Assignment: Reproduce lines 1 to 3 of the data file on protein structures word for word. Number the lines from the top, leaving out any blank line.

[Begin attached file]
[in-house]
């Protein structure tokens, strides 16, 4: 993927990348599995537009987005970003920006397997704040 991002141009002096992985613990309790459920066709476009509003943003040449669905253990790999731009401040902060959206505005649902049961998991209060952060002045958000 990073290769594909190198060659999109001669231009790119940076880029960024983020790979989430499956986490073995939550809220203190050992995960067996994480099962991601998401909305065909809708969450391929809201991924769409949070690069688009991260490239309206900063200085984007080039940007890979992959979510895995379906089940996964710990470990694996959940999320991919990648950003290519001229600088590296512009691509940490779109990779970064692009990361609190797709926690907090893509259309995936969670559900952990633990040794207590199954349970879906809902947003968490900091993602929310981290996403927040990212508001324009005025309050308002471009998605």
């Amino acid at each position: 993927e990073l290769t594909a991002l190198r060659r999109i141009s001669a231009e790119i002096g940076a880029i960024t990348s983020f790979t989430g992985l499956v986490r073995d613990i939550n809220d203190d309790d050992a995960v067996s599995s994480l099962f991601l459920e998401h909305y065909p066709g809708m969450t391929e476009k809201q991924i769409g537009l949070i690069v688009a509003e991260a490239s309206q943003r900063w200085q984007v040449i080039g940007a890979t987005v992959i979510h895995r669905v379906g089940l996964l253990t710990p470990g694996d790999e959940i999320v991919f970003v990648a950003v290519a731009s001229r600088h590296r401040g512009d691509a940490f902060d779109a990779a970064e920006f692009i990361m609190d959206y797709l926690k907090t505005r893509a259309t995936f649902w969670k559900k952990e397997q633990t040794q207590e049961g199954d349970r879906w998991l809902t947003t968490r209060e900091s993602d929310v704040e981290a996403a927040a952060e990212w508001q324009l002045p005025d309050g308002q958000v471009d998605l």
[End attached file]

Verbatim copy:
[in-house]
């Protein structure tokens, strides 16, 4: 993927990348599995537009987005970003920006397997704040 991002141009002096992985613990309790459920066709476009509003943003040449669905253990790999731009401040902060959206505005649902049961998991209060952060002045958000 990073290769594909190198060659999109001669231009790119940076880029960024983020790979989430499956986490073995939550809220203190050992995960067996994480099962991601998401909305065909809708969450391929809201991924769409949070690069688009991260490239309206900063200085984007080039940007890979992959979510895995379906089940996964710990470990694996959940999320991919990648950003290519001229600088590296512009691509940490779109990779970064692009990361609190797709926690907090893509259309995936969670559900952990633990040794207590199954349970879906809902947003968490900091993602929310981290996403927040990212508001324009005025309050308002471009998605």
């Amino acid at each position: 993927e990073l290769t594909a991002l190198r060659r999109i141009s001669a231009e790119i002096g940076a880029i960024t990348s983020f790979t989430g992985l499956v986490r073995d613990i939550n809220d203190d309790d050992a995960v067996s599995s994480l099962f991601l459920e998401h909305y065909p066709g809708m969450t391929e476009k809201q991924i769409g537009l949070i690069v688009a509003e991260a490239s309206q943003r900063w200085q984007v040449i080039g940007a890979t987005v992959i979510h895995r669905v379906g089940l996964l253990t710990p470990g694996d790999e959940i999320v991919f970003v990648a950003v290519a731009s001229r600088h590296r401040g512009d691509a940490f902060d779109a990779a970064e920006f692009i990361m609190d959206y797709l926690k907090t505005r893509a259309t995936f649902w969670k559900k952990e397997q633990t040794q207590e049961g199954d349970r879906w998991l809902t947003t968490r209060e900091s993602d929310v704040e981290a996403a927040a952060e990212w508001q324009l002045p005025d309050g308002q958000v471009d998605l």